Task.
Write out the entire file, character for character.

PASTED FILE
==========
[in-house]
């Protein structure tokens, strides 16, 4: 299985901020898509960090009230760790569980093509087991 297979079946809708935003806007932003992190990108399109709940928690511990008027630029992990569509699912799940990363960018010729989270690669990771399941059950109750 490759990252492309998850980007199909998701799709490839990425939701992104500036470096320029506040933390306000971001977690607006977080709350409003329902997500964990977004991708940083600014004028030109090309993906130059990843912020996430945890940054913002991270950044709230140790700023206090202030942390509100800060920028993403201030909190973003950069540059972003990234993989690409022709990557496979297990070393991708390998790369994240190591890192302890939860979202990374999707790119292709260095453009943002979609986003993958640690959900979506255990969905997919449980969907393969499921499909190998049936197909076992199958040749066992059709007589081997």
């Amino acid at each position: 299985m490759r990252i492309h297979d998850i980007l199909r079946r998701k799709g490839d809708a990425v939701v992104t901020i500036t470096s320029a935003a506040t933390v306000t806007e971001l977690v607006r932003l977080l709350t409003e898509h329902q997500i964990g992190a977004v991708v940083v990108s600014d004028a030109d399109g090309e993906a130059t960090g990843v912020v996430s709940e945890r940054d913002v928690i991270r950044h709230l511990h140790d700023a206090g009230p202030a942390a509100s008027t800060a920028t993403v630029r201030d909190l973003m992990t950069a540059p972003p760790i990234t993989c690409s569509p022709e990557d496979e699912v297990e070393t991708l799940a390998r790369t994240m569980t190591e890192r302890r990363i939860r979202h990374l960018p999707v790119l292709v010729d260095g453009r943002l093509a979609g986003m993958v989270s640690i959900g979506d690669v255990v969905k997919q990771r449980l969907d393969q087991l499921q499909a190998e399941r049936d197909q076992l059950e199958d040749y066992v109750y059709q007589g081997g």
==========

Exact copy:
[in-house]
């Protein structure tokens, strides 16, 4: 299985901020898509960090009230760790569980093509087991 297979079946809708935003806007932003992190990108399109709940928690511990008027630029992990569509699912799940990363960018010729989270690669990771399941059950109750 490759990252492309998850980007199909998701799709490839990425939701992104500036470096320029506040933390306000971001977690607006977080709350409003329902997500964990977004991708940083600014004028030109090309993906130059990843912020996430945890940054913002991270950044709230140790700023206090202030942390509100800060920028993403201030909190973003950069540059972003990234993989690409022709990557496979297990070393991708390998790369994240190591890192302890939860979202990374999707790119292709260095453009943002979609986003993958640690959900979506255990969905997919449980969907393969499921499909190998049936197909076992199958040749066992059709007589081997």
């Amino acid at each position: 299985m490759r990252i492309h297979d998850i980007l199909r079946r998701k799709g490839d809708a990425v939701v992104t901020i500036t470096s320029a935003a506040t933390v306000t806007e971001l977690v607006r932003l977080l709350t409003e898509h329902q997500i964990g992190a977004v991708v940083v990108s600014d004028a030109d399109g090309e993906a130059t960090g990843v912020v996430s709940e945890r940054d913002v928690i991270r950044h709230l511990h140790d700023a206090g009230p202030a942390a509100s008027t800060a920028t993403v630029r201030d909190l973003m992990t950069a540059p972003p760790i990234t993989c690409s569509p022709e990557d496979e699912v297990e070393t991708l799940a390998r790369t994240m569980t190591e890192r302890r990363i939860r979202h990374l960018p999707v790119l292709v010729d260095g453009r943002l093509a979609g986003m993958v989270s640690i959900g979506d690669v255990v969905k997919q990771r449980l969907d393969q087991l499921q499909a190998e399941r049936d197909q076992l059950e199958d040749y066992v109750y059709q007589g081997g």